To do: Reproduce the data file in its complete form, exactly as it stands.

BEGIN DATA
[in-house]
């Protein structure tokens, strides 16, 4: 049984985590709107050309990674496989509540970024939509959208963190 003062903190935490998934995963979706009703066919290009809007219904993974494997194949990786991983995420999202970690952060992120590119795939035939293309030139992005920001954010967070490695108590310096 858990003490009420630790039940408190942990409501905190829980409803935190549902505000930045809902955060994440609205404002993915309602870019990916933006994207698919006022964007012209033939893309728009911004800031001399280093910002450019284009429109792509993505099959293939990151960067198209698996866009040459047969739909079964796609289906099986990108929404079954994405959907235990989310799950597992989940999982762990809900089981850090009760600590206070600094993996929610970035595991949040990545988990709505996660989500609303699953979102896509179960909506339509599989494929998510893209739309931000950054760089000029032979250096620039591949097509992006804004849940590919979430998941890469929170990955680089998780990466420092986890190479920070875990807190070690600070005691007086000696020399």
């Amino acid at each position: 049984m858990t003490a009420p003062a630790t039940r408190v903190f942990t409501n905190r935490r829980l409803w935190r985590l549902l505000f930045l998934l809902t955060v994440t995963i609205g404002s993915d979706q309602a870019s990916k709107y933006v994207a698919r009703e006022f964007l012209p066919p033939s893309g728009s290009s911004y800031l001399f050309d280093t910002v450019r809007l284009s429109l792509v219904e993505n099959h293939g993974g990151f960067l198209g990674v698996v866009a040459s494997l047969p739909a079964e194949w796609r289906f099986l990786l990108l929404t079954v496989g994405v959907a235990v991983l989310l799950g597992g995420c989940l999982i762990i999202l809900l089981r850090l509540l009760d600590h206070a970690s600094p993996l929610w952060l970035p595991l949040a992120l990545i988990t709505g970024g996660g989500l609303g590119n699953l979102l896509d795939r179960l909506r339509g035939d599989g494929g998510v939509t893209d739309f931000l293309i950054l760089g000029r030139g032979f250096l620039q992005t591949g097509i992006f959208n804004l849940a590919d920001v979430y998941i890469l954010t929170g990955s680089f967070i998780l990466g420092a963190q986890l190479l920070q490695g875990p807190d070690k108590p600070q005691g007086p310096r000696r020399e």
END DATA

[in-house]
């Protein structure tokens, strides 16, 4: 049984985590709107050309990674496989509540970024939509959208963190 003062903190935490998934995963979706009703066919290009809007219904993974494997194949990786991983995420999202970690952060992120590119795939035939293309030139992005920001954010967070490695108590310096 858990003490009420630790039940408190942990409501905190829980409803935190549902505000930045809902955060994440609205404002993915309602870019990916933006994207698919006022964007012209033939893309728009911004800031001399280093910002450019284009429109792509993505099959293939990151960067198209698996866009040459047969739909079964796609289906099986990108929404079954994405959907235990989310799950597992989940999982762990809900089981850090009760600590206070600094993996929610970035595991949040990545988990709505996660989500609303699953979102896509179960909506339509599989494929998510893209739309931000950054760089000029032979250096620039591949097509992006804004849940590919979430998941890469929170990955680089998780990466420092986890190479920070875990807190070690600070005691007086000696020399």
């Amino acid at each position: 049984m858990t003490a009420p003062a630790t039940r408190v903190f942990t409501n905190r935490r829980l409803w935190r985590l549902l505000f930045l998934l809902t955060v994440t995963i609205g404002s993915d979706q309602a870019s990916k709107y933006v994207a698919r009703e006022f964007l012209p066919p033939s893309g728009s290009s911004y800031l001399f050309d280093t910002v450019r809007l284009s429109l792509v219904e993505n099959h293939g993974g990151f960067l198209g990674v698996v866009a040459s494997l047969p739909a079964e194949w796609r289906f099986l990786l990108l929404t079954v496989g994405v959907a235990v991983l989310l799950g597992g995420c989940l999982i762990i999202l809900l089981r850090l509540l009760d600590h206070a970690s600094p993996l929610w952060l970035p595991l949040a992120l990545i988990t709505g970024g996660g989500l609303g590119n699953l979102l896509d795939r179960l909506r339509g035939d599989g494929g998510v939509t893209d739309f931000l293309i950054l760089g000029r030139g032979f250096l620039q992005t591949g097509i992006f959208n804004l849940a590919d920001v979430y998941i890469l954010t929170g990955s680089f967070i998780l990466g420092a963190q986890l190479l920070q490695g875990p807190d070690k108590p600070q005691g007086p310096r000696r020399e």